At first glance, no two phenomena seem further away than contemporary music videos and centuries-old Christian imagery. However, religious motifs have been a significant element in music videos of different genres for several decades. A notable example is Madonna, who is known for pushing the boundaries of what is considered acceptable since the beginning of her career. So offensive to some was her catholic-girl-gone-bad persona that the pope himself spoke out against her performance during her 1990 “Blond Ambition” tour. Famously, her 1989 video for Like a Prayer caused widespread outrage, was banned by many platforms, and even lost her sponsors; the imagery in this video included the scantily-clad singer standing in front of a burning cross, dancing in church, kissing a saint, and receiving stigmata-like wounds. More recently Lady Gaga, who is often compared to Madonna and like the older singer was also raised Catholic, used a combination of sexual and religious imagery in her music videos for Alejandro and Judas; in the former she presents herself as a nun, whilst in the latter she is Mary Magdalen, caught in a love triangle between biker boys Judas and Jesus—complete with a crown of thorns.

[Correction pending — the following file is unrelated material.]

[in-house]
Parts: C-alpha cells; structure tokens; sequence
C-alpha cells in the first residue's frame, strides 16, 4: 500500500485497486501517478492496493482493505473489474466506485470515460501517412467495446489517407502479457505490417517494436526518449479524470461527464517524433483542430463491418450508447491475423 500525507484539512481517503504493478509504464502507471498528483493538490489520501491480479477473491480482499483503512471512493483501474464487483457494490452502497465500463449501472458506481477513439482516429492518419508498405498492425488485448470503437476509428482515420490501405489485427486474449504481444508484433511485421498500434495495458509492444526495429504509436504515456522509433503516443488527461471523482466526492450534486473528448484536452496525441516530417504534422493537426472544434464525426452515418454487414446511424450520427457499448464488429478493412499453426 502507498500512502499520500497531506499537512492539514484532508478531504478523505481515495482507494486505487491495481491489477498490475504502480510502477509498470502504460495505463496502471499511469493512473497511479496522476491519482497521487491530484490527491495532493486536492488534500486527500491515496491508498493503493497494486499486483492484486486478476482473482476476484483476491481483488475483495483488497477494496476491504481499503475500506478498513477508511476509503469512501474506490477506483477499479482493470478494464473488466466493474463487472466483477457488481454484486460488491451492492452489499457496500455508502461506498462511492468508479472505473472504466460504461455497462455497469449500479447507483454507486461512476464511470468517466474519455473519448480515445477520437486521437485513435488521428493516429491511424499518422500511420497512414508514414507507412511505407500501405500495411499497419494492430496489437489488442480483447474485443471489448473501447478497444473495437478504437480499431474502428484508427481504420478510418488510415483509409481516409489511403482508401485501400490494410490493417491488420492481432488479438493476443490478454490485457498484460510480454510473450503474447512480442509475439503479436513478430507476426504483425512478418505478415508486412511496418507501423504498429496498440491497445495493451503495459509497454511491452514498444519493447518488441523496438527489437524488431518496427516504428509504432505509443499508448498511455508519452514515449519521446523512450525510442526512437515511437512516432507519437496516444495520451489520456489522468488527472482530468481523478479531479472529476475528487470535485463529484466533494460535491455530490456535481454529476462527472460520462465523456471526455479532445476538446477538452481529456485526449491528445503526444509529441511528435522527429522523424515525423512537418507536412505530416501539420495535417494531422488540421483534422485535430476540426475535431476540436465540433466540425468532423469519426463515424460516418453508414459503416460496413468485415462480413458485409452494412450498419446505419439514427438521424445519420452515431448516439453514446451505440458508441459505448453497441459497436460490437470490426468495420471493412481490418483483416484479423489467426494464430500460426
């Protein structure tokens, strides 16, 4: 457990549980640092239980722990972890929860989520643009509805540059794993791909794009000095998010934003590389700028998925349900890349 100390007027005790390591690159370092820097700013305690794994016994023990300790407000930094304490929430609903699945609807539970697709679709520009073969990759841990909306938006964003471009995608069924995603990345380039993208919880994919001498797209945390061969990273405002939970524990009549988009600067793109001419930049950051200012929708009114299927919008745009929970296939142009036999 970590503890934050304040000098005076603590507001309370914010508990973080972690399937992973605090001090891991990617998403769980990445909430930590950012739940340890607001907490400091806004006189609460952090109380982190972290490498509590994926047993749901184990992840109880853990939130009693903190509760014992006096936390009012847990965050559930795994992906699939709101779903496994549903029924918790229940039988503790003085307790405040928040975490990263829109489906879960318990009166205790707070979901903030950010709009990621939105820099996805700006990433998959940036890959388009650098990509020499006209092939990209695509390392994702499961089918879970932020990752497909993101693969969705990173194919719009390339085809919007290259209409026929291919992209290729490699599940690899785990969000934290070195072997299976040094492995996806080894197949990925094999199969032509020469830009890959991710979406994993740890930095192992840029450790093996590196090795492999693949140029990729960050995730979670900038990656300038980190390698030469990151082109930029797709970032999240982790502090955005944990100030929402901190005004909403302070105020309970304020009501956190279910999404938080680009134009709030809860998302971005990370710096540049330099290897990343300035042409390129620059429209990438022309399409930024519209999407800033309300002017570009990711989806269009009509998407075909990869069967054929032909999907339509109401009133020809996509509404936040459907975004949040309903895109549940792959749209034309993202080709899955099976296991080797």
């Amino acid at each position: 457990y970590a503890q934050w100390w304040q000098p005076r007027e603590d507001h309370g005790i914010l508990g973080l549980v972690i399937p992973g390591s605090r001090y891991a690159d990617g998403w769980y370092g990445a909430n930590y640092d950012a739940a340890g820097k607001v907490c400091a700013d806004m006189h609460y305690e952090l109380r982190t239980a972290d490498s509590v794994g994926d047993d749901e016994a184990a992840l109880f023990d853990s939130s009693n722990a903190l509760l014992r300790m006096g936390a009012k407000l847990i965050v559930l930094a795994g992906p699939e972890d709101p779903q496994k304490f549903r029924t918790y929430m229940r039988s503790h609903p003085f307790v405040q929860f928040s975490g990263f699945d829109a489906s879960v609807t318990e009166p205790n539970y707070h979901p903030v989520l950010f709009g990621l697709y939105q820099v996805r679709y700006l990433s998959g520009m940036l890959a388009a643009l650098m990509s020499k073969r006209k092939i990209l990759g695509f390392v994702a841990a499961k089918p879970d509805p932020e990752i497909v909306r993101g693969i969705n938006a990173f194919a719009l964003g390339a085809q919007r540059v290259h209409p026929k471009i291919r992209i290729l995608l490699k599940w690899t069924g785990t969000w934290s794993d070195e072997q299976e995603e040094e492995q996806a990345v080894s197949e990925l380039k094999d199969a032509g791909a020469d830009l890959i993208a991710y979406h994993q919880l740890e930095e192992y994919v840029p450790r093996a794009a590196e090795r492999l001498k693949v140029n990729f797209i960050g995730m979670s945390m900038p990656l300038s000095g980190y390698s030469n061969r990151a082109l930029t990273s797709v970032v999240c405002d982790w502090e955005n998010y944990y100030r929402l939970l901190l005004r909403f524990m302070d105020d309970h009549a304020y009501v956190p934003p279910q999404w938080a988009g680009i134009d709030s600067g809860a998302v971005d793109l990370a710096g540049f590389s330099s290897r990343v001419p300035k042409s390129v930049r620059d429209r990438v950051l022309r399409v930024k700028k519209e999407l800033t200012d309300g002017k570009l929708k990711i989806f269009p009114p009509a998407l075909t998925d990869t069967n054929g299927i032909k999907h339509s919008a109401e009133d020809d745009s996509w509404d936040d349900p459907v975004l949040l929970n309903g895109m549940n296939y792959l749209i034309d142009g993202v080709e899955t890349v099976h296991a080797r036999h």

In music videos and popular culture in general, Christian imagery such as the cross and the nun’s habit is often used to represent ideas of transgressive sexuality, purity, morality, and suffering for love. Such motifs are by no means new, nor is the connection between Christianity and sexuality. In the mystical tradition, for example, particularly in the Middle Ages, both male and female contemplatives wrote about intimate and even sexual encounters with Christ; such descriptions emphasised the depth of union with the divine sought by the mystics. This genre was also inspired by scripture itself, specifically the Song of Songs, a biblical love poem which came to be understood on one level to speak of the relationship between Christ and the soul.
Applicants for History of Art, especially those interested in sacred art, should familiarise themselves with the history of Christian iconography and the meaning contained within different images. They might want to consider how the use of religious imagery in contemporary music videos reflects and makes use of such traditional iconography. Applicants for Theology may wish to learn about the historical connections between sexual and religious imagery in the history of Christian thinking and spirituality and should ponder the question; does the erotic have a place in religion? For those particularly interested in the study of mysticism, Christian Mysticism: An Introduction to Contemporary Theoretical Approaches edited by Louise Nelstrop is a good place to start.